Searching over 5,500,000 cases.

Buy This Entire Record For $7.95

Download the entire decision to receive the complete text, official citation,
docket number, dissents and concurrences, and footnotes for this case.

Learn more about what you receive with purchase of this case.

Maple Drive Farms L.P. v. Vilsack

United States Court of Appeals, Sixth Circuit

April 1, 2015

TOM VILSACK, Secretary, United States Department of Agriculture, Defendant-Appellee

Argued October 10, 2013.

Appeal from the United States District Court for the Western District of Michigan at Grand Rapids. No. 1:11-cv-00692--Robert J. Jonker, District Judge.


Bradley L. Smith, ENDURANCE LAW GROUP PLC, Jackson, Michigan, for Appellant.

Michael L. Shiparski, UNITED STATES ATTORNEY'S OFFICE, Grand Rapids, Michigan, for Appellee.


Bradley L. Smith, ENDURANCE LAW GROUP PLC, Jackson, Michigan, for Appellant.

Michael L. Shiparski, UNITED STATES ATTORNEY'S OFFICE, Grand Rapids, Michigan, for Appellee.

Before: BOGGS and SUTTON, Circuit Judges; and CLELAND, District Judge.[*]


Page 838

BOGGS, Circuit Judge.

The " Swampbuster" provisions of the Food Security Act of 1985 deny certain farm-program benefits to persons who convert a wetland on their property for agricultural purposes. Nicholas H. Smith challenges the United States Department of Agriculture's determination that Smith had converted 2.24 acres of wetland on his property and that he is, consequently, totally ineligible for program benefits. Specifically, Smith contends that the Department erred when it failed to: (1) analyze whether his purported conversion would have only a minimal effect on surrounding wetlands, a finding that would exempt him from ineligibility; (2) consider relevant factors that would reduce his penalties; and (3) exempt Smith's parcel on the ground that it was originally converted from wetland and farmed prior to the statute's passage. The district court denied relief. Because USDA acted without abiding by applicable regulations, we reverse the judgment of the district court and

Page 839

remand with instructions to remand to USDA for further proceedings consistent with this opinion.

I. Background

A. Statutory and Regulatory Background

The conservation title of the Food Security Act of 1985 denies agricultural benefits to farmers who convert wetlands or who farm converted wetlands. This regime, known as " Swampbuster," targets both farmers who " produc[e] an agricultural commodity on converted wetland," 16 U.S.C. § 3821(a), and those who " conver[t] a wetland by draining, dredging, filling, leveling, or any other means for the purpose, or to have the effect, of making the production of an agricultural commodity possible on such converted wetland," § 3821(d).[1]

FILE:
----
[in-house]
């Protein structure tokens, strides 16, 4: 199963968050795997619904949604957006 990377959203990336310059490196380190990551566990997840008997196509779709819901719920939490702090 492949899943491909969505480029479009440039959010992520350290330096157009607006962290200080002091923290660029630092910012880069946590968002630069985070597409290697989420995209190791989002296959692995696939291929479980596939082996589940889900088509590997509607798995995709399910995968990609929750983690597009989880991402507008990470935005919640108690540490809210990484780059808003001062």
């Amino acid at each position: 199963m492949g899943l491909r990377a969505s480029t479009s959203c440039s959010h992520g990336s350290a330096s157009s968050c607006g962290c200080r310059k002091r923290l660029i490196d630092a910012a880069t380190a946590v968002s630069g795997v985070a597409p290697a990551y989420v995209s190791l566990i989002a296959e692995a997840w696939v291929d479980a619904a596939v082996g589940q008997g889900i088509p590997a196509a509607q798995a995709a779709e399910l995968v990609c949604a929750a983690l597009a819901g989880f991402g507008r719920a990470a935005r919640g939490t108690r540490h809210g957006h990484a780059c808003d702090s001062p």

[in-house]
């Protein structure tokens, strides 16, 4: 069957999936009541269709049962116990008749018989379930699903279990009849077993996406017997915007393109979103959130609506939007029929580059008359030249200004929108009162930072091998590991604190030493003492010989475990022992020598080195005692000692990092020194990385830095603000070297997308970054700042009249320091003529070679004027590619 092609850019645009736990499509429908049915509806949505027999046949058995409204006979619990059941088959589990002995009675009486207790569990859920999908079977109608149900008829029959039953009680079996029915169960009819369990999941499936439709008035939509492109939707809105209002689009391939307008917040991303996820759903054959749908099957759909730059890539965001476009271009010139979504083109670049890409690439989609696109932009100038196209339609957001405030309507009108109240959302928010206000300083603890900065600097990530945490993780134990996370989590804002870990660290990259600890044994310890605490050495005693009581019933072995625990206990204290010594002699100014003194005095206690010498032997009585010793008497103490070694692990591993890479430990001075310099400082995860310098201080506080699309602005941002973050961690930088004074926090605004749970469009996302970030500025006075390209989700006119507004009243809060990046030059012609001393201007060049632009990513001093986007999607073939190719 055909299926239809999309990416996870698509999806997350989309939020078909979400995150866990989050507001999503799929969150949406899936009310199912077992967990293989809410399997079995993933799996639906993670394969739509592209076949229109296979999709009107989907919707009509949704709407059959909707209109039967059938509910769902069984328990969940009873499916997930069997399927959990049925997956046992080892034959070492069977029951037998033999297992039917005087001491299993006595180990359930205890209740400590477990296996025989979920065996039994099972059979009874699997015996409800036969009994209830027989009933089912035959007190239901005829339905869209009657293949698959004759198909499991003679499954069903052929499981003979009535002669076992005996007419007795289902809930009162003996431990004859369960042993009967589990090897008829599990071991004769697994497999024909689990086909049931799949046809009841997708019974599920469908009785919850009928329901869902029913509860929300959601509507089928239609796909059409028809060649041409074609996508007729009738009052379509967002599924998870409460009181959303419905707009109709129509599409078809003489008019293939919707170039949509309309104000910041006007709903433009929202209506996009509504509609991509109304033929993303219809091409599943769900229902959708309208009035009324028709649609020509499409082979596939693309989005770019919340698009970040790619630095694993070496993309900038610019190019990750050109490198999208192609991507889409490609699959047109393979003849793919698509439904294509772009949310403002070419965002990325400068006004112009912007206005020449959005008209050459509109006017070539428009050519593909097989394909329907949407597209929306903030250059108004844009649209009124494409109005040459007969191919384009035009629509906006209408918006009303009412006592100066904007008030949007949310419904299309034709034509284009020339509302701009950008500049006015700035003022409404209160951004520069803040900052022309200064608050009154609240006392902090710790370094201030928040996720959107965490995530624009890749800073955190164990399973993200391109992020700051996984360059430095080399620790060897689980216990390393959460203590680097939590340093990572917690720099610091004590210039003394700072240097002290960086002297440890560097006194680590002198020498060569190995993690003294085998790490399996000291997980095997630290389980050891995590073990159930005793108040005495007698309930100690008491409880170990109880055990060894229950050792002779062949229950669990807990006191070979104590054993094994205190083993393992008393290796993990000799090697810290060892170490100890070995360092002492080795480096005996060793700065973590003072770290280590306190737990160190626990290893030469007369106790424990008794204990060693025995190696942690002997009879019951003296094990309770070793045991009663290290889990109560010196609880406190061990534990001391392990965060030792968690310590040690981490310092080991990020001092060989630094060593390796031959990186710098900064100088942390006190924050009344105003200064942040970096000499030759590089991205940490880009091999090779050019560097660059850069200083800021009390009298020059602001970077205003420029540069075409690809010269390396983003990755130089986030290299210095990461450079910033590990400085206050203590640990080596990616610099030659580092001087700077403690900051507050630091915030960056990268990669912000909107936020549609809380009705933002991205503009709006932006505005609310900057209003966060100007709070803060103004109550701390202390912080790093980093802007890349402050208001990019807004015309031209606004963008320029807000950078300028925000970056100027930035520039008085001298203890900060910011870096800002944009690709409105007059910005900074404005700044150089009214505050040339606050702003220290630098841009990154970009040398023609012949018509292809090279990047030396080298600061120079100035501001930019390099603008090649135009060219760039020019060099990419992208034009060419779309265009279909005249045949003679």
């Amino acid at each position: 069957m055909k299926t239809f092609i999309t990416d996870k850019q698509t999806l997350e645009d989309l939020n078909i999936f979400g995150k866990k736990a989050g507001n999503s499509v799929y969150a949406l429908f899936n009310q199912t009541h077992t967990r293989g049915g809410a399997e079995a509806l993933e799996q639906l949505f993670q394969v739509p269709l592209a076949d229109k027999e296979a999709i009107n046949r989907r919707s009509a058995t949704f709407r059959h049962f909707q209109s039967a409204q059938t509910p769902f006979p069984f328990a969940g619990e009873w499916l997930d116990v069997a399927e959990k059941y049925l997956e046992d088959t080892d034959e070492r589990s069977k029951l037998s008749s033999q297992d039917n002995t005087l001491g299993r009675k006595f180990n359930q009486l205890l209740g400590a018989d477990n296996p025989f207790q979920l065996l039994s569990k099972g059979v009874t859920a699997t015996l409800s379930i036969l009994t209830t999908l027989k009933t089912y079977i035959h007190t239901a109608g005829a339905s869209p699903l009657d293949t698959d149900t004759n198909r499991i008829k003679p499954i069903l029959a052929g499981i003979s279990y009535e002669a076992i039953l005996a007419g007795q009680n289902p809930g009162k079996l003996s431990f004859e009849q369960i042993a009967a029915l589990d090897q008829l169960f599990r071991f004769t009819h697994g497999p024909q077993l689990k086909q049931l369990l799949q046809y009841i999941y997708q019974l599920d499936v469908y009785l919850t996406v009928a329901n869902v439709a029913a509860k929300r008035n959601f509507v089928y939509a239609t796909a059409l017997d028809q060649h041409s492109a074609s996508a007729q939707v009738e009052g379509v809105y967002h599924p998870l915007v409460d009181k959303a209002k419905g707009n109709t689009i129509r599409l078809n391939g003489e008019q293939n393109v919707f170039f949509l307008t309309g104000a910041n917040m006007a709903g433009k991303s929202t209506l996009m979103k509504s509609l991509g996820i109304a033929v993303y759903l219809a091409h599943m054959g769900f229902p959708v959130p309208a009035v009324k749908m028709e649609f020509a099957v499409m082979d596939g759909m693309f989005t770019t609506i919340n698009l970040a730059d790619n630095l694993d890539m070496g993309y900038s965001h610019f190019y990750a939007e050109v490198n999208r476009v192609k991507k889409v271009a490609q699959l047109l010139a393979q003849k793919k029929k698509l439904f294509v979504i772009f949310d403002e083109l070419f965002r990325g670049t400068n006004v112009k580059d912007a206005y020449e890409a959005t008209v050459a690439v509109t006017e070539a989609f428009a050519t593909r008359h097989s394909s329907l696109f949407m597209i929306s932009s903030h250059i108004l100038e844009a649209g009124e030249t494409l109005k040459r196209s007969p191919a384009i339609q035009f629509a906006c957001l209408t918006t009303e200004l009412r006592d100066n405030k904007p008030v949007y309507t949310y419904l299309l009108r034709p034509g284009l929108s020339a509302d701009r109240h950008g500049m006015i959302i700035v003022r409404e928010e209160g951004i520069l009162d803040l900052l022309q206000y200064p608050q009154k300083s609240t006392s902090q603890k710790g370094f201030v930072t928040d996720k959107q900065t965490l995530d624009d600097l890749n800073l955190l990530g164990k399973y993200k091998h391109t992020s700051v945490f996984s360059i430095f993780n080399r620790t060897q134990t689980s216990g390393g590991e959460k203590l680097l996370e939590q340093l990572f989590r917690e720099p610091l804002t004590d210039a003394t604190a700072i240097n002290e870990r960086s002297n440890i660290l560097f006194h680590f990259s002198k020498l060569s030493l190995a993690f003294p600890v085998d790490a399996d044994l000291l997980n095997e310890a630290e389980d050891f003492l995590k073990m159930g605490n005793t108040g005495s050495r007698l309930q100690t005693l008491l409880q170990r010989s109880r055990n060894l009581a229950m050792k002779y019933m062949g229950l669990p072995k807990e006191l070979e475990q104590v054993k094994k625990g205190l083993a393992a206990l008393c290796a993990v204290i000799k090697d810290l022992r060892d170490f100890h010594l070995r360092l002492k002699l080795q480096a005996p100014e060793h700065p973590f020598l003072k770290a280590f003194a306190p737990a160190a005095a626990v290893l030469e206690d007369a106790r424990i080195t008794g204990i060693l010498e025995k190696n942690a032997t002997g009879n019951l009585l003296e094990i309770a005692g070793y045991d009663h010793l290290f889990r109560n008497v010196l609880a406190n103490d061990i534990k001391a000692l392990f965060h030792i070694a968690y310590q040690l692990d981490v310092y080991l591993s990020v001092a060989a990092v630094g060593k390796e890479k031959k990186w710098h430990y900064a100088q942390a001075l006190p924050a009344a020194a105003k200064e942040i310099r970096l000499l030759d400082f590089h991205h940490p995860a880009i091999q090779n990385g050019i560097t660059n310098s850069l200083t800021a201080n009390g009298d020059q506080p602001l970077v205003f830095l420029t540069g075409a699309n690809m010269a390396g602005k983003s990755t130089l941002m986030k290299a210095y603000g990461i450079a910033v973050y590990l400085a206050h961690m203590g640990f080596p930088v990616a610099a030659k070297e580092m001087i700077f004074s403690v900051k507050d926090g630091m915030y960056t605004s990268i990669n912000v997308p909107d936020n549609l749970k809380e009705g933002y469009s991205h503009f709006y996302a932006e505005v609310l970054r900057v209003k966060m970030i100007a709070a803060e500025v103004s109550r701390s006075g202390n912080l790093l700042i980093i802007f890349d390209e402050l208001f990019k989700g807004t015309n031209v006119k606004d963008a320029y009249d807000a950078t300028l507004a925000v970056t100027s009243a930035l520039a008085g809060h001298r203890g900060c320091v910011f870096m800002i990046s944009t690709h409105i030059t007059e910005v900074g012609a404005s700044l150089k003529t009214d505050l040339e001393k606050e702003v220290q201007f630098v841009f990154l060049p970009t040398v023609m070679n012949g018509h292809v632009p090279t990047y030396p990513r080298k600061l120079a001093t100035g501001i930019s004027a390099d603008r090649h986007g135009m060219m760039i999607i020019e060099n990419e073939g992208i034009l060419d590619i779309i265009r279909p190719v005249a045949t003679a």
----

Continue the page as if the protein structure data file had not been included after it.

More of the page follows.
The Act provides a number of exemptions from the ineligibility provisions. Relevant to this case are two exemptions. One, added to the Act in 1996, exempts farmers who convert:

A wetland previously identified as a converted wetland (if the original conversion of the wetland was commenced before December 23, 1985), but that the Secretary determines returned to wetland status after that date as a result of--
(i) the lack of maintenance of drainage, dikes, levees, or similar structures;
(ii) a lack of management of the lands containing the wetland; or
(iii) circumstances beyond the control of the person.

§ 3822(b)(2)(D); see Fed. Agric. Improvement & Reform Act of 1996, Pub. L. No. 104-127, § 322(b), 110 Stat. 888, 988--89 (1996). The second, contained in the original 1985 Act but significantly amended in 1990 and 1996, exempts farmers whose wetland conversion " will have a minimal effect on the functional hydrological and biological value of the wetlands in the area, including the value to waterfowl and wildlife." § 3822(f)(1); see Fed. Agric. Improvement & Reform Act of 1996, § 322(d), 110 Stat. at 990; Food, Agric., Conservation, & Trade Act of 1990, Pub. L. No. 101-624, § 1422, 104 Stat. 3359, 3574--75 (1990); Food Security Act of 1985, Pub. L. No. 99-198, § 1222(c), 99 Stat. 1354, 1508 (1985).

Even if a farmer does not qualify for these exemptions, the United States Department of Agriculture (USDA) retains discretion to reduce the ineligibility penalties for farmers who convert wetlands, in lieu of depriving those farmers of program benefits altogether. " Factors such as" the following " shall be considered [in] making this determination" :

the information that was available to the affected person prior to the violation, previous land use patterns, the existence of previous wetland violations under this part or under other Federal, State, or local wetland provisions, the wetland values, acreage, and functions affected, the recovery time for full mitigation of the wetland values, acreage, and functions,

Page 840

and the impact that a reduction in payments would have on the person's ability to repay a USDA farm loan.

7 C.F.R. § 12.4(c).

B. Factual Background

Nicholas H. Smith[2] owns a 50-acre field in Hillsdale County, Michigan. He has personally farmed the land for over fifty years. This case concerns a 2.24-acre parcel on the land.

1. Pre-2008 Activity on the Parcel

In November 1961, Smith and the Soil Conservation Service[3] formed an agreement, titled " Soil and Water Conservation Plan," under which the agency would assist Smith in executing a conservation plan for the property. In the agreement, Smith affirmed that he " want[ed] to farm the conservation way" and sought " assistance in working out, putting into effect and maintaining the conservation practices needed on [the] farm." The agency approved and helped finance a tile-drainage system to remove excess water and moisture from the 2.24-acre parcel on Smith's land.[4] In 1964, Smith installed drainage tile with cost-share funding from USDA's Agricultural Stabilization and Conservation Service.[5]

Smith, with the help of USDA, successfully drained the parcel and grew commodity crops on the parcel at least through 1982.[6] During this time, the Natural Resources Conservation Service (NRCS), an arm of USDA, provided Smith with technical assistance to implement the conservation plan. In the early 1980s, drainage through the parcel began to deteriorate, perhaps because of the drainage tile's collapse or blockage.